13 A new surface at Preston North End 

A new surface at Preston North End

By Richard Eastham


My last league game was on the 9th May but I was unable to start my end of season renovation until 17th May because we had well over 25 additional matches on the pitch catering for local and county final matches. It was a very busy end to the season.

Our Deepdale stadium is fairly open. With no corners filled and the pavilion stand still not developed, it allows sufficient light and air in. We do, however, get some problems of shade from the south stand in the winter when the sun is low, casting long shadows along the pitch right up to the north end's penalty spot. This area is in constant shade for most of the day and can often be a problem in the winter when we have frosts. The temperature in the stadium can be 2-3 degrees lower than outside, resulting in the frost remaining in the turf for longer periods.

This year our end of season renovation will see some extensive works being completed. The current pitch has a 100mm reinforced Loksand crinkled fibre (90/10 sand soil) rootzone overlaying 300mm depth of coarse sand material covering a limestone base that was put down onto the drainage system of the pitch. The limestone base and drainage system originate from the artificial pitch construction that was laid at Deepdale in the 1980's.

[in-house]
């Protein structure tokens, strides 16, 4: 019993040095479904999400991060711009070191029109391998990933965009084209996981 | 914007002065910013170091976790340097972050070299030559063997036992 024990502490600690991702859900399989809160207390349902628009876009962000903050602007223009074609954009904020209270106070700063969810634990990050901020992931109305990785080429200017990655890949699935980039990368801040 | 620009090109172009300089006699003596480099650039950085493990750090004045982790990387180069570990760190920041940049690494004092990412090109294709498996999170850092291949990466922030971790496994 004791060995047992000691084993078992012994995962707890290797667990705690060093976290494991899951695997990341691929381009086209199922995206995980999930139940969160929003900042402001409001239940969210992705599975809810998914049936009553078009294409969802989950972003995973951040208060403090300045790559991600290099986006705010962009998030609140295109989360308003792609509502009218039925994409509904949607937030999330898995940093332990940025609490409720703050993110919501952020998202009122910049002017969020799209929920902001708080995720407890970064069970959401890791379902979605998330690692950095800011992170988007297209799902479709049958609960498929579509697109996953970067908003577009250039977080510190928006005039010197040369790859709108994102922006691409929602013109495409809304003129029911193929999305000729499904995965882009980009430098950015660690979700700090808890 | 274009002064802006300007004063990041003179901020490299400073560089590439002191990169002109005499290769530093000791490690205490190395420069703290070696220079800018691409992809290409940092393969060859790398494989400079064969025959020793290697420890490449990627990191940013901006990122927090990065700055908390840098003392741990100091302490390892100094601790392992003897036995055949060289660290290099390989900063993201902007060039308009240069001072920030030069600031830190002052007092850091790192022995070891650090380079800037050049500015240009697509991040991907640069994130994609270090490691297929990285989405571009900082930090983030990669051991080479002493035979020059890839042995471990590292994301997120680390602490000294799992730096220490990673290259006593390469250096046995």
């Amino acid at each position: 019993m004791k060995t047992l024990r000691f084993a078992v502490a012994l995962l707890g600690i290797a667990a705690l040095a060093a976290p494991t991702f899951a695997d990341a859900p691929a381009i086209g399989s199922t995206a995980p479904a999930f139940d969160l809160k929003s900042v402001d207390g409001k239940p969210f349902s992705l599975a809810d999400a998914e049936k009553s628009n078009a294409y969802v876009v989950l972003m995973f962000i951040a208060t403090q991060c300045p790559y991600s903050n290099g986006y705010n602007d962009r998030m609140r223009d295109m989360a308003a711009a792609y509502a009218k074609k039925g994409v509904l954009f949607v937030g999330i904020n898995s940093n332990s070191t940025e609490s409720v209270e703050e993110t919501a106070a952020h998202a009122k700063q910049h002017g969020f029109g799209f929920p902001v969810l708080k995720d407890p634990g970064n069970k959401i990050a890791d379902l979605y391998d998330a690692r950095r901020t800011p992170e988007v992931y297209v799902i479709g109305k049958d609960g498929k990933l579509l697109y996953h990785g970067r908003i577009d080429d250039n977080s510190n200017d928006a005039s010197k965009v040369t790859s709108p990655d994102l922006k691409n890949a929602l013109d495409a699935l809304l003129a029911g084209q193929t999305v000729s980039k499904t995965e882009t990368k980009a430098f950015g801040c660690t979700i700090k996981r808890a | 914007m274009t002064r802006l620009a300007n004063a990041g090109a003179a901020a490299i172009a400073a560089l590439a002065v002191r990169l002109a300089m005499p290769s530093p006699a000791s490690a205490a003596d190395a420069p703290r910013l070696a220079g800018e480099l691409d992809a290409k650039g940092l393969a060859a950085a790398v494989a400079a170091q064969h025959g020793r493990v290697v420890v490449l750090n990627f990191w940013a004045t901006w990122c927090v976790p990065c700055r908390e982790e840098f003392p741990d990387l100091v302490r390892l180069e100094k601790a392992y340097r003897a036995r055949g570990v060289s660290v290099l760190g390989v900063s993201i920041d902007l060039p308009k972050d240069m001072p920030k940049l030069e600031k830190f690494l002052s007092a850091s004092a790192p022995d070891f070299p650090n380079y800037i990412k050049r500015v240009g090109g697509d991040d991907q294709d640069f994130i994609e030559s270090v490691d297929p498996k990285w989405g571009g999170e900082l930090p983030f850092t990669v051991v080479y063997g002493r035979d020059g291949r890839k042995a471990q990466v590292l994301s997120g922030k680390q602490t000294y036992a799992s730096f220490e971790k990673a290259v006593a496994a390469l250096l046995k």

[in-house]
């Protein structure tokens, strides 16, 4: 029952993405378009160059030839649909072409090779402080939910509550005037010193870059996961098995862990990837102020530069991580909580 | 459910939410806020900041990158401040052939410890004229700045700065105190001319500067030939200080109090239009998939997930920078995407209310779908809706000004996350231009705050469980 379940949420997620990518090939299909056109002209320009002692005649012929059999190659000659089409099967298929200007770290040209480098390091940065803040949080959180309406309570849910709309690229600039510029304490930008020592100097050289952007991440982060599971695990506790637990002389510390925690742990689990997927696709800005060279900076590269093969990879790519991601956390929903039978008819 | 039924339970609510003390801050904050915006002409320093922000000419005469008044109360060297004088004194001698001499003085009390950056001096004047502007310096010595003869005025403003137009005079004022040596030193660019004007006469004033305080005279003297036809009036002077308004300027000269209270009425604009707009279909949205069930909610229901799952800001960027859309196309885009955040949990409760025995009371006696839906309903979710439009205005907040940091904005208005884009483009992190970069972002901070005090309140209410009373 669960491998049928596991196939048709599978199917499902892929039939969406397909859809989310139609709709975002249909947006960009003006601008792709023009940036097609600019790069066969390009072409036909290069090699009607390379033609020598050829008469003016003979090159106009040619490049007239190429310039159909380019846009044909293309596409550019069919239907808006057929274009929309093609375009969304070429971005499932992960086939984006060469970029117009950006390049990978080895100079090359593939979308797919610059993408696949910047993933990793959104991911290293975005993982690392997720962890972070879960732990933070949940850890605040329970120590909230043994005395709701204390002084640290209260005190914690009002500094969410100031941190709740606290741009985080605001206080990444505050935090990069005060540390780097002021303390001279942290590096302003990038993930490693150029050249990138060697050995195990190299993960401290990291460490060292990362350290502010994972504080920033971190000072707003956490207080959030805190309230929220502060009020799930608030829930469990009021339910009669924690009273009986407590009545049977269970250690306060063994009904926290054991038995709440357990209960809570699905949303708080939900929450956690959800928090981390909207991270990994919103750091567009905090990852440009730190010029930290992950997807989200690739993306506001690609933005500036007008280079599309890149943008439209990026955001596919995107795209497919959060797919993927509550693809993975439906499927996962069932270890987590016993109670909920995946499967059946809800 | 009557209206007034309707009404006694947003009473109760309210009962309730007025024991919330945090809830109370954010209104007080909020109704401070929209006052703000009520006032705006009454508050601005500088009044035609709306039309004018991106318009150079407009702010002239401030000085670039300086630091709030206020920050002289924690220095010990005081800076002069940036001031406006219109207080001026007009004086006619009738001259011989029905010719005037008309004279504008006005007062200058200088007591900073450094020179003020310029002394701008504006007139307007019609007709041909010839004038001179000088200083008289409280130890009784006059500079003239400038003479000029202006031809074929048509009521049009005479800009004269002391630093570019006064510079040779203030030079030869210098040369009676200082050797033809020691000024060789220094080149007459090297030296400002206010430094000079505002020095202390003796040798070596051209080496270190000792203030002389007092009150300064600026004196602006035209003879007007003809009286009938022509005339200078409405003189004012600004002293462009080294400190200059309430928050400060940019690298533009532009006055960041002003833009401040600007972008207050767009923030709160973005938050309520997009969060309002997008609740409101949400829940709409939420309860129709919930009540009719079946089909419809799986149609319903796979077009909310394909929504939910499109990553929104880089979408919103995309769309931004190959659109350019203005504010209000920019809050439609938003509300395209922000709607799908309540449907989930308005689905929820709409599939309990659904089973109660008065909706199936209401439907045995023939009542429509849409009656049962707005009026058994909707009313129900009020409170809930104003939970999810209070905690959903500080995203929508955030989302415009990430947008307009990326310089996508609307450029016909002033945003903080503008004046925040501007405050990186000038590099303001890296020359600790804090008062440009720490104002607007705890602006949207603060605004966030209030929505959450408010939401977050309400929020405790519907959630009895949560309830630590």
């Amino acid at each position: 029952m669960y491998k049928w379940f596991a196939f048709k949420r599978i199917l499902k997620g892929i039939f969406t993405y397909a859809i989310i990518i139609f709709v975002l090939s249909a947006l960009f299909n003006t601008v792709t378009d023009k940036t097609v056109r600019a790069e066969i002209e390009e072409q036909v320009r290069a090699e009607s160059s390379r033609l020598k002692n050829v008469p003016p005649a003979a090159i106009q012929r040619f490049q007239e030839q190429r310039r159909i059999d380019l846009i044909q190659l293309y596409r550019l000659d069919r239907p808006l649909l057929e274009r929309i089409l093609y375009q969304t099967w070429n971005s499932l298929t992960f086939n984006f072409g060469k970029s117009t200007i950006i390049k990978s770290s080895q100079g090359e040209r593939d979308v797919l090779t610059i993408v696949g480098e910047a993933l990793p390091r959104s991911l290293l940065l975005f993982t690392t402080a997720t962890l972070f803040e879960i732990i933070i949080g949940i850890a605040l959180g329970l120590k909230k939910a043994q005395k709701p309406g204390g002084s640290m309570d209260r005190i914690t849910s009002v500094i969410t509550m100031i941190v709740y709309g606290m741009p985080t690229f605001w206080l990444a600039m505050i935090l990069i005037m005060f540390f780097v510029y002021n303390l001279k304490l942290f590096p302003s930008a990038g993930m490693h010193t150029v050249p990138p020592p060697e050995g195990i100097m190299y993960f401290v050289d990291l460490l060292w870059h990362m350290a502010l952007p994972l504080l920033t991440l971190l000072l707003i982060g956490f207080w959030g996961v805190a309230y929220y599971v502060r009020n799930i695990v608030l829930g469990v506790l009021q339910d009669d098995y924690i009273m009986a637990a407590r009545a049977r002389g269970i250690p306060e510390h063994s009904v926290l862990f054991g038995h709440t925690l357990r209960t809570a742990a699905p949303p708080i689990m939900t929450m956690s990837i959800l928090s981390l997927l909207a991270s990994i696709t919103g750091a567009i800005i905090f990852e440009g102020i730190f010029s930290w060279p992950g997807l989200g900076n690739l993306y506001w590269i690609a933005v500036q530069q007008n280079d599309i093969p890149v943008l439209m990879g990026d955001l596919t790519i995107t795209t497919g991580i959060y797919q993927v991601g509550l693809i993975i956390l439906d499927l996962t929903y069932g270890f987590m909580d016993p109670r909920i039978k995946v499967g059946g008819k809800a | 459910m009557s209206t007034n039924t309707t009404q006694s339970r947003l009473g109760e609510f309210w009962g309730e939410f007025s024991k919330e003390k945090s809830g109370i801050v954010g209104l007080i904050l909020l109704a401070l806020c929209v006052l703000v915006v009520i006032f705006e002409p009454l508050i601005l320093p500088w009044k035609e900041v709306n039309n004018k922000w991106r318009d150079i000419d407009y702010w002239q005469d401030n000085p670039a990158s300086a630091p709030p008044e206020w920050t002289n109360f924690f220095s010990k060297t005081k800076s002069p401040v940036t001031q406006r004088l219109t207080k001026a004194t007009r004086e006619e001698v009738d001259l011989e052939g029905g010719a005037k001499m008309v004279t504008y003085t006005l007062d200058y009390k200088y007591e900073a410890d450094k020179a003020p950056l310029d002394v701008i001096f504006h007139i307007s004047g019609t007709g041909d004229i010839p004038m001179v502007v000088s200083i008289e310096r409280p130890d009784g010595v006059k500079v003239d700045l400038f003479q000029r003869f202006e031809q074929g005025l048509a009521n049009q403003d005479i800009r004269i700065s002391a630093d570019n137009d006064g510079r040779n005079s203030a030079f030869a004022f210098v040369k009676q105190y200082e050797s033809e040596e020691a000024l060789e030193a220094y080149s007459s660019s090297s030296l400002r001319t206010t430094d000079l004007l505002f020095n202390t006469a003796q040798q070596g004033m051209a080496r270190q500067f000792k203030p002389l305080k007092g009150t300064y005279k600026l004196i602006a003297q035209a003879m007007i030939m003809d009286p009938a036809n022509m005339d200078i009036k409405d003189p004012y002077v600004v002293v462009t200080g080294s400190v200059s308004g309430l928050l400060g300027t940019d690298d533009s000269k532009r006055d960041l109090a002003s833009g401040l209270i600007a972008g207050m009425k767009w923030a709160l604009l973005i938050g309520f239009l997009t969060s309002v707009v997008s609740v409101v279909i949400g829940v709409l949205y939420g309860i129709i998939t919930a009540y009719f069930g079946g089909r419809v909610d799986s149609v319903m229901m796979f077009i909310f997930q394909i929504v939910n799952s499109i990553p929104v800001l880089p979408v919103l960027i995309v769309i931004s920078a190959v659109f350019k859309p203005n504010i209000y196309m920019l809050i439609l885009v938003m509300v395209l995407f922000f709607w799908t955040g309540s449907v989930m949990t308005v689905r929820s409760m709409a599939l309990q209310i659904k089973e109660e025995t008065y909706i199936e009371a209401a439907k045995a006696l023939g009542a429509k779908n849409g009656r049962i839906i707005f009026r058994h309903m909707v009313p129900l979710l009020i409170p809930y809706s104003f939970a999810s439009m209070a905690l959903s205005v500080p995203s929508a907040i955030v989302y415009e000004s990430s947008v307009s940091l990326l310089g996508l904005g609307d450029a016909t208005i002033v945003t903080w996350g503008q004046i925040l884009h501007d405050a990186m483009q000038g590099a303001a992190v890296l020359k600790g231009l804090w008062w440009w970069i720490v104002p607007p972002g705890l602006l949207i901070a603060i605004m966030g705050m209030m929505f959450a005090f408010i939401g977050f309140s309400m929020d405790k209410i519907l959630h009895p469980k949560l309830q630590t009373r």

The reinforced system has been at Deepdale for 4 seasons now and works very well, and has contributed greatly to reducing the amount of divots and repair works required after games. However, these systems require extensive renovation works each year to redistribute the fibres and remove any build up of organic matter in the surface profile.


Leaving OM to build up on the pitch results in a series of problems especially in the winter period. The pitch is likely to become waterlogged at the surface where the OM acts as a sponge holding water in the surface profile. This layer of OM also prevents or slows down water movement through the soil profile.

Another reason we have chosen to complete this major renovation works is because we will be hoping to hold a number of high profile games next year. We are expecting to be hosting the England women's international matches, and we want to ensure we have a quality playing surface for these games.

This year we have contracted out the work to Premier Pitches who are working to specifications developed by our consultants PSD. They helped us put together the tender documents and specifications for the end of season works. We work very closely with PSD who provide and monitor the pitch's performance throughout the year.

The gallery of photographs 1-10 follow the sequence of the pitch renovation at Deepdale from fraise mowing to overseeding.

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1. Fraise mowing top 20mm 2. Power harrowing surface